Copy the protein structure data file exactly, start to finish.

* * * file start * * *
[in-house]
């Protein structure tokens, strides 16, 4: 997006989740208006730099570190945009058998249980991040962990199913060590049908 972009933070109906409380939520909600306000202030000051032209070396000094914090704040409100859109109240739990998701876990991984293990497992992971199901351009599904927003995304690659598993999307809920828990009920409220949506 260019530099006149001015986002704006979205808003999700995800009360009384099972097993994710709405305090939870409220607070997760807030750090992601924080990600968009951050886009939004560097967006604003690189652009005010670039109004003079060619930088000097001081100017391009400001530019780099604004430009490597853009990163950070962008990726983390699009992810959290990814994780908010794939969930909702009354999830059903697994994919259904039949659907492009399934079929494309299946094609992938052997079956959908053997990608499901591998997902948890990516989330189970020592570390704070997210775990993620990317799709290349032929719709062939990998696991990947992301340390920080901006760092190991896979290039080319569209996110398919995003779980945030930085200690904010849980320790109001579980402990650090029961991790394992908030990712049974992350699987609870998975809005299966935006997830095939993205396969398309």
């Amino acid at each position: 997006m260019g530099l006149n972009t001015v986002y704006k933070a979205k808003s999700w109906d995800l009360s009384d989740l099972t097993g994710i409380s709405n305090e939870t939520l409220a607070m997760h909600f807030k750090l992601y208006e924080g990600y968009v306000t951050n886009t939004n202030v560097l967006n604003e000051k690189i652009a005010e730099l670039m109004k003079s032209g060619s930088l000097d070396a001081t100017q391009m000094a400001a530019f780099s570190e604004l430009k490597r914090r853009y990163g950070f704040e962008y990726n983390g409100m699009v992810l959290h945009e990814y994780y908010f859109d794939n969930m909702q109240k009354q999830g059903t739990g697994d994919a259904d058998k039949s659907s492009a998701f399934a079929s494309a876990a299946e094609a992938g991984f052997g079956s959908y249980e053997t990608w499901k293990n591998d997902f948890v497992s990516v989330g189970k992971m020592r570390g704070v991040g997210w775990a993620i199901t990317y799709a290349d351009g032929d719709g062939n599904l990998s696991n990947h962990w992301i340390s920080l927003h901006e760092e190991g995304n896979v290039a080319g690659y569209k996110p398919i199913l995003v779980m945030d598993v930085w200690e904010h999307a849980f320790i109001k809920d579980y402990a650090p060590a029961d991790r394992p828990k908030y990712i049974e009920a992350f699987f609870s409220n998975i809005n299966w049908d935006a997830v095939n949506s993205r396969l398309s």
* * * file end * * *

[in-house]
């Protein structure tokens, strides 16, 4: 997006989740208006730099570190945009058998249980991040962990199913060590049908 972009933070109906409380939520909600306000202030000051032209070396000094914090704040409100859109109240739990998701876990991984293990497992992971199901351009599904927003995304690659598993999307809920828990009920409220949506 260019530099006149001015986002704006979205808003999700995800009360009384099972097993994710709405305090939870409220607070997760807030750090992601924080990600968009951050886009939004560097967006604003690189652009005010670039109004003079060619930088000097001081100017391009400001530019780099604004430009490597853009990163950070962008990726983390699009992810959290990814994780908010794939969930909702009354999830059903697994994919259904039949659907492009399934079929494309299946094609992938052997079956959908053997990608499901591998997902948890990516989330189970020592570390704070997210775990993620990317799709290349032929719709062939990998696991990947992301340390920080901006760092190991896979290039080319569209996110398919995003779980945030930085200690904010849980320790109001579980402990650090029961991790394992908030990712049974992350699987609870998975809005299966935006997830095939993205396969398309």
């Amino acid at each position: 997006m260019g530099l006149n972009t001015v986002y704006k933070a979205k808003s999700w109906d995800l009360s009384d989740l099972t097993g994710i409380s709405n305090e939870t939520l409220a607070m997760h909600f807030k750090l992601y208006e924080g990600y968009v306000t951050n886009t939004n202030v560097l967006n604003e000051k690189i652009a005010e730099l670039m109004k003079s032209g060619s930088l000097d070396a001081t100017q391009m000094a400001a530019f780099s570190e604004l430009k490597r914090r853009y990163g950070f704040e962008y990726n983390g409100m699009v992810l959290h945009e990814y994780y908010f859109d794939n969930m909702q109240k009354q999830g059903t739990g697994d994919a259904d058998k039949s659907s492009a998701f399934a079929s494309a876990a299946e094609a992938g991984f052997g079956s959908y249980e053997t990608w499901k293990n591998d997902f948890v497992s990516v989330g189970k992971m020592r570390g704070v991040g997210w775990a993620i199901t990317y799709a290349d351009g032929d719709g062939n599904l990998s696991n990947h962990w992301i340390s920080l927003h901006e760092e190991g995304n896979v290039a080319g690659y569209k996110p398919i199913l995003v779980m945030d598993v930085w200690e904010h999307a849980f320790i109001k809920d579980y402990a650090p060590a029961d991790r394992p828990k908030y990712i049974e009920a992350f699987f609870s409220n998975i809005n299966w049908d935006a997830v095939n949506s993205r396969l398309s």